• in Canada, the gap is widening between the rich and the poor, despite that Canada’s economy is soaring – our economy is the fastest growing in the G-8. A quarter million people in Canada are homeless, 1.7 million households live on less than $16,400 USD a year, and the majority of these are households run by single women. 5.5 million live on less than $8200 a year (24% of all tax filers), and again, the majority of these are women. As our Employment Insurance program is sitting on a billion dollar surplus, only 3 out of 10 unemployed women are eligible for benefits according to current criteria, which disadvantage workers with part-time or irregular hours, which, again, are mostly women, thanks to society’s expectation that women are the primary care-givers for children and the elderly. Social programs are increasingly out of reach for the poor due to reduced spending in the service of increasing Canada’s GDP – in fact, it appears as though one of the primary reasons for Canada’s economic success (GDP has increased 55% in the last 10 years) is BECAUSE of social program funding cuts, meaning the economic success of this country is dependent on the poverty of women.
  • Lesbian women are still suffering widespread discrimination in Canadian society, and face legal barriers to being able to care for their partners during end-of-life situations and inheriting property from their partners – even homes that they have been living in for decades. these situations are deeply painful, as the families of these women’s life-partners swoop in and take away every evidence that their daughters were gay and had partnerships with other women.
  • Transsexual and transgendered women face unique barriers to equality. Sex reassignment surgery is under or non-funded by the Canadian health care system, and ancillary services to allow for greater integration into their physical gender are completely outside funding. Pre-surgery transsexual women often turn to prostitution in order to fund their surgical and aesthetic interventions, and when in prison are placed in male detention facilities and have difficulty obtaining the hormonal therapy needed to maintain the process of transformation.  In order to have any government funded access to sex reassignment surgery, which costs tens of thousands of dollars, they must go through psychological counselling and live for a year as a woman, despite being considered legally and physically a man.These women face deep misunderstanding by society and are highly vulnerable to homophobic and transphobic male violence.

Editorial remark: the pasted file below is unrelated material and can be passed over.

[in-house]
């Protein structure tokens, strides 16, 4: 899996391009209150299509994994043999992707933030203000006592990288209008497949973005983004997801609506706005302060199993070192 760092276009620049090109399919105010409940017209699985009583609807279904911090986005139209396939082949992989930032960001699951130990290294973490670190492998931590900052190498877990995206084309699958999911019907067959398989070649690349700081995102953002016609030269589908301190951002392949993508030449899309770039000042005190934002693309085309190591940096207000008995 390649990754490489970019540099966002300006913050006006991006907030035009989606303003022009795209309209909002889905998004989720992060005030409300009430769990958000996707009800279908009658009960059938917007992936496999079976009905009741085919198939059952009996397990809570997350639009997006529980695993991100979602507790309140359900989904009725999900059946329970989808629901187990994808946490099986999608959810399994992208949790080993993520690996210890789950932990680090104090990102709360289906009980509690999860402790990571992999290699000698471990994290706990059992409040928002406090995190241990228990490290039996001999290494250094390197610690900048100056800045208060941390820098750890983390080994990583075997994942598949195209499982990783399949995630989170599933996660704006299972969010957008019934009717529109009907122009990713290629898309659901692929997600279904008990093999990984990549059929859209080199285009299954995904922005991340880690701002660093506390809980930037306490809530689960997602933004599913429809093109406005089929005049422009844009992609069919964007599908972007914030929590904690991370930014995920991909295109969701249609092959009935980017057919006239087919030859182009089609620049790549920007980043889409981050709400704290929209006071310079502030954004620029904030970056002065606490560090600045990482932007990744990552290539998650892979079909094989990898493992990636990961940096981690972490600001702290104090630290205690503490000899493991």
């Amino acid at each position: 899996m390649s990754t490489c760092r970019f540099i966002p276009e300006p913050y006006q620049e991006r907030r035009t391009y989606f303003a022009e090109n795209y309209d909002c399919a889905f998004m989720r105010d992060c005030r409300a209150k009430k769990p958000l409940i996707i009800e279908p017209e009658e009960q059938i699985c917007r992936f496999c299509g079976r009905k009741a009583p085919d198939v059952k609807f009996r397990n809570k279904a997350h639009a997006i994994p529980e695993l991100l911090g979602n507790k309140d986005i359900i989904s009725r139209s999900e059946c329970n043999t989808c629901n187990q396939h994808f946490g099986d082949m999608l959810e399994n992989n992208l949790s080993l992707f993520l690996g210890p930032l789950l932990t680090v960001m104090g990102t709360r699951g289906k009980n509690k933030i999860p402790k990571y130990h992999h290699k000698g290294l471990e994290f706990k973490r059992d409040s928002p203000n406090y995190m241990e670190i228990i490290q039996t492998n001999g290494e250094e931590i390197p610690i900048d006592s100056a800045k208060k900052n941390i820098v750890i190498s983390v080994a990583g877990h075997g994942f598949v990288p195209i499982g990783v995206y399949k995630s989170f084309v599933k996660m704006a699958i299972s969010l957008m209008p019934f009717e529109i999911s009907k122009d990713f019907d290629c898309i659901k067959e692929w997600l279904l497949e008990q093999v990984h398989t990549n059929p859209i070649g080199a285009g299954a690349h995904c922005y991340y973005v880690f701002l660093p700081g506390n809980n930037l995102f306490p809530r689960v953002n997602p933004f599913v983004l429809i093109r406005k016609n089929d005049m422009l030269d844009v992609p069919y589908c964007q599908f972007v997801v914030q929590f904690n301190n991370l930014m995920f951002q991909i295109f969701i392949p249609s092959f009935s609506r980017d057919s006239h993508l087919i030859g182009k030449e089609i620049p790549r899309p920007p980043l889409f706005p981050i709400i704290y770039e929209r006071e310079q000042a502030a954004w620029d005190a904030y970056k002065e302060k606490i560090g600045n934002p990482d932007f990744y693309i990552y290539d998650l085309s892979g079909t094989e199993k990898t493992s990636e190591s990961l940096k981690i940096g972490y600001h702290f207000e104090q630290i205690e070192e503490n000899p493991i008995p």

These are only some of the problems affecting women in Canada. Immigrant and refugee women, sex workers, (dis)abled women, and women of colour all face significant and specific kinds of barriers to equality. Federally, the slashed funding to Status of Women Canada means awareness about women’s issues in Canada is waning, and the cancellation of the Court Challenges Program and the courts’ aversion to allowing equality groups to intervene in cases involving women’s issues means women’s equality is not being adequately advocated in our justice system. Our beloved Charter of Rights and Freedoms is being interpreted and applied by our courts in such a way as to limit rather than protect and enhance women’s equality.

There are different problems affecting women in other parts of the world. Women are raped en masse as part of genocidal wars in Congo. Girl children as young as 8 are married off in India. Girls as young as 4 are subject to female genital cutting in northern Africa. Women are displaced in the Sudan. Women and girls are not permitted to go to school in Afghanistan. Women aren’t even allowed to drive in Saudi Arabia. Girl children are abandoned in China. Women are forcibly sterilized in Tibet. Women are being denied access to contraception worldwide through USAID and PEPFAR, and have no way to prevent unwanted pregnancies, even when they know they risk transmitting HIV to their fetuses.